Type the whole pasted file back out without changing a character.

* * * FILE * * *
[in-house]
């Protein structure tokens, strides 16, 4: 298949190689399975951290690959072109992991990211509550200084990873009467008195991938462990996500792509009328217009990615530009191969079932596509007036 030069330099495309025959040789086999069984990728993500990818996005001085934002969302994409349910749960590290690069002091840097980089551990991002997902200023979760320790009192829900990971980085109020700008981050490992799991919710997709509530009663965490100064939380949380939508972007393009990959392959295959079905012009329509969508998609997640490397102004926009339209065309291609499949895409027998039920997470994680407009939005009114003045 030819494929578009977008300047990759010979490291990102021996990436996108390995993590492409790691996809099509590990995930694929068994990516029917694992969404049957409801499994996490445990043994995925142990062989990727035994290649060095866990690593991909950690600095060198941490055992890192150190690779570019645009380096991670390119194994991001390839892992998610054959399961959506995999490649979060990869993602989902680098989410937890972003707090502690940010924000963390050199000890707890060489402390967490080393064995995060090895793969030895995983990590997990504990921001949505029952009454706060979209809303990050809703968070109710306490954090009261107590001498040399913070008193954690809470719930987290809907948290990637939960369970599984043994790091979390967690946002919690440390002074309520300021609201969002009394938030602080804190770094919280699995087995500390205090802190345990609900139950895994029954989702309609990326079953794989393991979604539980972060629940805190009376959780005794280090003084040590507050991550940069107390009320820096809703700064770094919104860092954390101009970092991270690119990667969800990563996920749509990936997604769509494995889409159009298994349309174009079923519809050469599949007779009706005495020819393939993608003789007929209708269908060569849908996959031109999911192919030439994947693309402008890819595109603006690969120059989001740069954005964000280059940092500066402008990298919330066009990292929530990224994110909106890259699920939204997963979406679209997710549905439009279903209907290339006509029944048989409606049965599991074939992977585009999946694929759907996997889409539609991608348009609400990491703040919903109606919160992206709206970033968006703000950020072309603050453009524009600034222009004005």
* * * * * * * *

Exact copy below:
[in-house]
């Protein structure tokens, strides 16, 4: 298949190689399975951290690959072109992991990211509550200084990873009467008195991938462990996500792509009328217009990615530009191969079932596509007036 030069330099495309025959040789086999069984990728993500990818996005001085934002969302994409349910749960590290690069002091840097980089551990991002997902200023979760320790009192829900990971980085109020700008981050490992799991919710997709509530009663965490100064939380949380939508972007393009990959392959295959079905012009329509969508998609997640490397102004926009339209065309291609499949895409027998039920997470994680407009939005009114003045 030819494929578009977008300047990759010979490291990102021996990436996108390995993590492409790691996809099509590990995930694929068994990516029917694992969404049957409801499994996490445990043994995925142990062989990727035994290649060095866990690593991909950690600095060198941490055992890192150190690779570019645009380096991670390119194994991001390839892992998610054959399961959506995999490649979060990869993602989902680098989410937890972003707090502690940010924000963390050199000890707890060489402390967490080393064995995060090895793969030895995983990590997990504990921001949505029952009454706060979209809303990050809703968070109710306490954090009261107590001498040399913070008193954690809470719930987290809907948290990637939960369970599984043994790091979390967690946002919690440390002074309520300021609201969002009394938030602080804190770094919280699995087995500390205090802190345990609900139950895994029954989702309609990326079953794989393991979604539980972060629940805190009376959780005794280090003084040590507050991550940069107390009320820096809703700064770094919104860092954390101009970092991270690119990667969800990563996920749509990936997604769509494995889409159009298994349309174009079923519809050469599949007779009706005495020819393939993608003789007929209708269908060569849908996959031109999911192919030439994947693309402008890819595109603006690969120059989001740069954005964000280059940092500066402008990298919330066009990292929530990224994110909106890259699920939204997963979406679209997710549905439009279903209907290339006509029944048989409606049965599991074939992977585009999946694929759907996997889409539609991608348009609400990491703040919903109606919160992206709206970033968006703000950020072309603050453009524009600034222009004005």